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Dementia Communication

Enriching the Communication Experience for People with Dementia

Here are some simple and effective strategies to support communicating with people who have dementia. It’s as easy as remembering the word FOCUSED.

Face the person – maintain eye contact and say their name before talking.

Orient to topic – use repetition, use names, remind the person of the topic

Continue the topic – stay on the same topic of conversation for as long as possible, restate the topic, signal when you’ll change the topic (e.g., ‘Now we are talking about…’).

Unstick communication blocks – help the person overcome communication breakdowns and keep conversation flowing. Rather than ‘testing’ or correcting the person, provide help by clarifying e.g., Julie says to you ‘My mother came to visit’ you say ‘Oh do you mean your wife?’

Structure questions – use closed-choice questions (e.g., tea or coffee?), ask yes/no questions

Exchange conversation – encourage interaction- maintain conversation, be an active listener (e.g., ‘oh’, ‘uh-huh’, use simple comments), provide clues about how the person could respond (e.g. ‘how are you?’ ‘are you well?’)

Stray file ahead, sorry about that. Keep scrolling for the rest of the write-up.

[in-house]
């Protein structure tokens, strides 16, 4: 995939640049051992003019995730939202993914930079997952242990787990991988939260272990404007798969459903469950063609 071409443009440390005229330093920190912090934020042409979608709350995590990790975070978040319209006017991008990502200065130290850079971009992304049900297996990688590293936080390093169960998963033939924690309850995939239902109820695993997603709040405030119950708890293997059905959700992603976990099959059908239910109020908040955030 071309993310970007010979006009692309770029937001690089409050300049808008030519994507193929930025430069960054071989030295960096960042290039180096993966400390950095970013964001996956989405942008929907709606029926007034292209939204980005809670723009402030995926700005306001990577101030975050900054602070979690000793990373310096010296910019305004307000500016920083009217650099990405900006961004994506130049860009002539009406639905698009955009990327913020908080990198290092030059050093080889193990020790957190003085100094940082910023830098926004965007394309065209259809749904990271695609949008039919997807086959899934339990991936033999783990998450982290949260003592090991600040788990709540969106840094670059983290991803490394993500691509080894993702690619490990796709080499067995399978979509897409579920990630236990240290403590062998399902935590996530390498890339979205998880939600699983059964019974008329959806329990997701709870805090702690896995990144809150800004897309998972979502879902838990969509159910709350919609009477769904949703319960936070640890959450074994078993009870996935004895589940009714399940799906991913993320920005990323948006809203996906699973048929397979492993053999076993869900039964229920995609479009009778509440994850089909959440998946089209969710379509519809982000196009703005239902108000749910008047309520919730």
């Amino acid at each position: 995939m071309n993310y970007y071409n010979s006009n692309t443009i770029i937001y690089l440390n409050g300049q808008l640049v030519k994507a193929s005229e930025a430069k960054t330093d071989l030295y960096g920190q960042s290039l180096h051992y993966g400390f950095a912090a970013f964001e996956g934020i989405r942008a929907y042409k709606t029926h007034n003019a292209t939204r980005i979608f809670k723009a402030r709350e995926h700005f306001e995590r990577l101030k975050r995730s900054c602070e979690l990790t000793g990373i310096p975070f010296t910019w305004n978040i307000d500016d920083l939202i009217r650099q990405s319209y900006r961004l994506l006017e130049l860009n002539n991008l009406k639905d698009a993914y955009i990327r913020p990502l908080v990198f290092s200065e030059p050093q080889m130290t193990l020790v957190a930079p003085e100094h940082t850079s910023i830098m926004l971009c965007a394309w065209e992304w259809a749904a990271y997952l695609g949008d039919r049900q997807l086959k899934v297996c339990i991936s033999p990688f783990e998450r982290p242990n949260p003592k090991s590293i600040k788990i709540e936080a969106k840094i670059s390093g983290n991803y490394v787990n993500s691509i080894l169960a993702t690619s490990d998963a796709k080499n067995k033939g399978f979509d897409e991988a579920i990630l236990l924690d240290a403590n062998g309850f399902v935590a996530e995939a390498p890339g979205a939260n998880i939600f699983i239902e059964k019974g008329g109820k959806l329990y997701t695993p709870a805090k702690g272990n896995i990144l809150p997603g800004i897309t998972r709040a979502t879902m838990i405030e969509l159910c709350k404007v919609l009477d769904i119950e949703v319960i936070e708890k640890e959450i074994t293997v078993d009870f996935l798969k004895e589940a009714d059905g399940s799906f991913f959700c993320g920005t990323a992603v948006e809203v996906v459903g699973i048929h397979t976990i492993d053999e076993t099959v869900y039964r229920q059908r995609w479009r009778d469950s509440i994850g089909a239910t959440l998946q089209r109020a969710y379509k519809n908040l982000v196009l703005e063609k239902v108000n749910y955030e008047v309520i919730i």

Direct statements – provide short, simple and direct sentences, use specific names e.g. ‘Bob’ instead of ‘he’), use gesture and pointing to help the person understand.

Most to least effective strategies:

Research has shown that not all strategies are equal in usefulness. In fact, one strategy has shown to have a NEGATIVE impact on communication and therefore should NOT be used. Here we rank, as per research, most to least effective:

MOST EFFECTIVE:

Eliminating distractions (e.g., turn off TV and radio, have conversations in areas with limited background movement/actions (have conversations in quiet room rather than in busy, open space close to nursing station).
Provide simple sentences
Use yes/no questions

LEAST EFFECTIVE (AVOID):

Speaking more slowly. Research has shown this can have a negative impact on the interaction between the caregiver and person with Dementia. It is believed that due to speaking slower and making the length of the sentence longer, it requires greater working memory therefore more complex and challenging.

This is based on the caregiver training program FOCUSED which was created by Ripich, Wykle and Niles (1995). Aimed for nursing assistants working closely with patients with dementia.